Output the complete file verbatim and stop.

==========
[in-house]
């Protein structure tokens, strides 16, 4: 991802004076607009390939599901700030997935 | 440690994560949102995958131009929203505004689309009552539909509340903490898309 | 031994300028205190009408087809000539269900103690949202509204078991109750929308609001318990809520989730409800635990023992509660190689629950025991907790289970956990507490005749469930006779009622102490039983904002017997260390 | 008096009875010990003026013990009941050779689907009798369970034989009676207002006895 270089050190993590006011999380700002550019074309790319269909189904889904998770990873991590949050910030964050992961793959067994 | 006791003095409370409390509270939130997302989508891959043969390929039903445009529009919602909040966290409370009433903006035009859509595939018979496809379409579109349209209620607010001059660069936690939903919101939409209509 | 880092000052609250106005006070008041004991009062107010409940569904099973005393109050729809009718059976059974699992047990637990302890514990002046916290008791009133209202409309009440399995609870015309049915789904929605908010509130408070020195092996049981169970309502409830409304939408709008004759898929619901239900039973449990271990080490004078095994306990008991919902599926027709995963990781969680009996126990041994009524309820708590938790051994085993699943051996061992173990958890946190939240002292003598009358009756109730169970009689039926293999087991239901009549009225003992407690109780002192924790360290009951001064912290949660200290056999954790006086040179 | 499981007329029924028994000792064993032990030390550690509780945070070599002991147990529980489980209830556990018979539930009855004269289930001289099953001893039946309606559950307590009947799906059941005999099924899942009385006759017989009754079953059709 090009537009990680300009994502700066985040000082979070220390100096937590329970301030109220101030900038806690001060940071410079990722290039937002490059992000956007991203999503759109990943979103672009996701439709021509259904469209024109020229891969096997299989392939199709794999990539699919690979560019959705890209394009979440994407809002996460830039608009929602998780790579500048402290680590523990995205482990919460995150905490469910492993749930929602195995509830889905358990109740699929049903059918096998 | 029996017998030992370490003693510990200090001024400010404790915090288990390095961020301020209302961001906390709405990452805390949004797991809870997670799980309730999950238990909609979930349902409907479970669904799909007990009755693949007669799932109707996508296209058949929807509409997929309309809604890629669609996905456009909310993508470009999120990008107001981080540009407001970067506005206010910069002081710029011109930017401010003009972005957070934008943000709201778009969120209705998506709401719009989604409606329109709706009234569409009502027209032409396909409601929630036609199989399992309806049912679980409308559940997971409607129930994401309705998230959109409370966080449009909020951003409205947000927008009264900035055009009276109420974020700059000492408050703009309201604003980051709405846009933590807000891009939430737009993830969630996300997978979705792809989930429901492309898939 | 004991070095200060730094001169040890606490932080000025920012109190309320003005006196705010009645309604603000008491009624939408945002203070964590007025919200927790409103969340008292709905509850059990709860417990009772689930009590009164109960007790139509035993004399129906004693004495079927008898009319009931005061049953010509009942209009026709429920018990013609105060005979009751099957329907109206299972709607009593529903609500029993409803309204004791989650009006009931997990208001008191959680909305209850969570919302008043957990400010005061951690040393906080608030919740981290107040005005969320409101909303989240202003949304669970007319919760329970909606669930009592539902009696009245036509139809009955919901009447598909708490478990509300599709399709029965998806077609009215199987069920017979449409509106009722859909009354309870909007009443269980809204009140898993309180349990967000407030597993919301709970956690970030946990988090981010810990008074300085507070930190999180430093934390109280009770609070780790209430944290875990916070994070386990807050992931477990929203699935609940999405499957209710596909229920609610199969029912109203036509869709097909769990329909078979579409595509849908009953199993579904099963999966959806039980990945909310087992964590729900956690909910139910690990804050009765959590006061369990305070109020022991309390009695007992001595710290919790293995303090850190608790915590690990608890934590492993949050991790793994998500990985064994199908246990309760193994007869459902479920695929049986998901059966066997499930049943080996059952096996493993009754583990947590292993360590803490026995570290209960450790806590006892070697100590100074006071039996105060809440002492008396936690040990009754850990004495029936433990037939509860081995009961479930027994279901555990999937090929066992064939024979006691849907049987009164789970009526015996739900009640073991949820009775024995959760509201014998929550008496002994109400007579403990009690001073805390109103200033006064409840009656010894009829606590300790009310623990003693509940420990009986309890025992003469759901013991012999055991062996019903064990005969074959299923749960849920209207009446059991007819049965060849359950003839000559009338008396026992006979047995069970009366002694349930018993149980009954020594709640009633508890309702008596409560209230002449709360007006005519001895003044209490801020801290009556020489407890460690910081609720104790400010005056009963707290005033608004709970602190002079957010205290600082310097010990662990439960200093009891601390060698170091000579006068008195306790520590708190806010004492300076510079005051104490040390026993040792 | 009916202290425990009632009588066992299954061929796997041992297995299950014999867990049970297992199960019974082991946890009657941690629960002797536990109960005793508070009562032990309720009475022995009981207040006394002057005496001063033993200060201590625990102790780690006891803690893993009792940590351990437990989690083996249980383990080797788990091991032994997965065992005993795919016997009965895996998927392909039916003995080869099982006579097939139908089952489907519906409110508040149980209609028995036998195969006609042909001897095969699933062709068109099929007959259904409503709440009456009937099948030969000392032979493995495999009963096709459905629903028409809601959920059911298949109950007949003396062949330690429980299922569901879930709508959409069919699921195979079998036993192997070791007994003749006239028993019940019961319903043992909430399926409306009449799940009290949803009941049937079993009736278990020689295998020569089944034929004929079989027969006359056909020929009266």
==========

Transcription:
[in-house]
């Protein structure tokens, strides 16, 4: 991802004076607009390939599901700030997935 | 440690994560949102995958131009929203505004689309009552539909509340903490898309 | 031994300028205190009408087809000539269900103690949202509204078991109750929308609001318990809520989730409800635990023992509660190689629950025991907790289970956990507490005749469930006779009622102490039983904002017997260390 | 008096009875010990003026013990009941050779689907009798369970034989009676207002006895 270089050190993590006011999380700002550019074309790319269909189904889904998770990873991590949050910030964050992961793959067994 | 006791003095409370409390509270939130997302989508891959043969390929039903445009529009919602909040966290409370009433903006035009859509595939018979496809379409579109349209209620607010001059660069936690939903919101939409209509 | 880092000052609250106005006070008041004991009062107010409940569904099973005393109050729809009718059976059974699992047990637990302890514990002046916290008791009133209202409309009440399995609870015309049915789904929605908010509130408070020195092996049981169970309502409830409304939408709008004759898929619901239900039973449990271990080490004078095994306990008991919902599926027709995963990781969680009996126990041994009524309820708590938790051994085993699943051996061992173990958890946190939240002292003598009358009756109730169970009689039926293999087991239901009549009225003992407690109780002192924790360290009951001064912290949660200290056999954790006086040179 | 499981007329029924028994000792064993032990030390550690509780945070070599002991147990529980489980209830556990018979539930009855004269289930001289099953001893039946309606559950307590009947799906059941005999099924899942009385006759017989009754079953059709 090009537009990680300009994502700066985040000082979070220390100096937590329970301030109220101030900038806690001060940071410079990722290039937002490059992000956007991203999503759109990943979103672009996701439709021509259904469209024109020229891969096997299989392939199709794999990539699919690979560019959705890209394009979440994407809002996460830039608009929602998780790579500048402290680590523990995205482990919460995150905490469910492993749930929602195995509830889905358990109740699929049903059918096998 | 029996017998030992370490003693510990200090001024400010404790915090288990390095961020301020209302961001906390709405990452805390949004797991809870997670799980309730999950238990909609979930349902409907479970669904799909007990009755693949007669799932109707996508296209058949929807509409997929309309809604890629669609996905456009909310993508470009999120990008107001981080540009407001970067506005206010910069002081710029011109930017401010003009972005957070934008943000709201778009969120209705998506709401719009989604409606329109709706009234569409009502027209032409396909409601929630036609199989399992309806049912679980409308559940997971409607129930994401309705998230959109409370966080449009909020951003409205947000927008009264900035055009009276109420974020700059000492408050703009309201604003980051709405846009933590807000891009939430737009993830969630996300997978979705792809989930429901492309898939 | 004991070095200060730094001169040890606490932080000025920012109190309320003005006196705010009645309604603000008491009624939408945002203070964590007025919200927790409103969340008292709905509850059990709860417990009772689930009590009164109960007790139509035993004399129906004693004495079927008898009319009931005061049953010509009942209009026709429920018990013609105060005979009751099957329907109206299972709607009593529903609500029993409803309204004791989650009006009931997990208001008191959680909305209850969570919302008043957990400010005061951690040393906080608030919740981290107040005005969320409101909303989240202003949304669970007319919760329970909606669930009592539902009696009245036509139809009955919901009447598909708490478990509300599709399709029965998806077609009215199987069920017979449409509106009722859909009354309870909007009443269980809204009140898993309180349990967000407030597993919301709970956690970030946990988090981010810990008074300085507070930190999180430093934390109280009770609070780790209430944290875990916070994070386990807050992931477990929203699935609940999405499957209710596909229920609610199969029912109203036509869709097909769990329909078979579409595509849908009953199993579904099963999966959806039980990945909310087992964590729900956690909910139910690990804050009765959590006061369990305070109020022991309390009695007992001595710290919790293995303090850190608790915590690990608890934590492993949050991790793994998500990985064994199908246990309760193994007869459902479920695929049986998901059966066997499930049943080996059952096996493993009754583990947590292993360590803490026995570290209960450790806590006892070697100590100074006071039996105060809440002492008396936690040990009754850990004495029936433990037939509860081995009961479930027994279901555990999937090929066992064939024979006691849907049987009164789970009526015996739900009640073991949820009775024995959760509201014998929550008496002994109400007579403990009690001073805390109103200033006064409840009656010894009829606590300790009310623990003693509940420990009986309890025992003469759901013991012999055991062996019903064990005969074959299923749960849920209207009446059991007819049965060849359950003839000559009338008396026992006979047995069970009366002694349930018993149980009954020594709640009633508890309702008596409560209230002449709360007006005519001895003044209490801020801290009556020489407890460690910081609720104790400010005056009963707290005033608004709970602190002079957010205290600082310097010990662990439960200093009891601390060698170091000579006068008195306790520590708190806010004492300076510079005051104490040390026993040792 | 009916202290425990009632009588066992299954061929796997041992297995299950014999867990049970297992199960019974082991946890009657941690629960002797536990109960005793508070009562032990309720009475022995009981207040006394002057005496001063033993200060201590625990102790780690006891803690893993009792940590351990437990989690083996249980383990080797788990091991032994997965065992005993795919016997009965895996998927392909039916003995080869099982006579097939139908089952489907519906409110508040149980209609028995036998195969006609042909001897095969699933062709068109099929007959259904409503709440009456009937099948030969000392032979493995495999009963096709459905629903028409809601959920059911298949109950007949003396062949330690429980299922569901879930709508959409069919699921195979079998036993192997070791007994003749006239028993019940019961319903043992909430399926409306009449799940009290949803009941049937079993009736278990020689295998020569089944034929004929079989027969006359056909020929009266």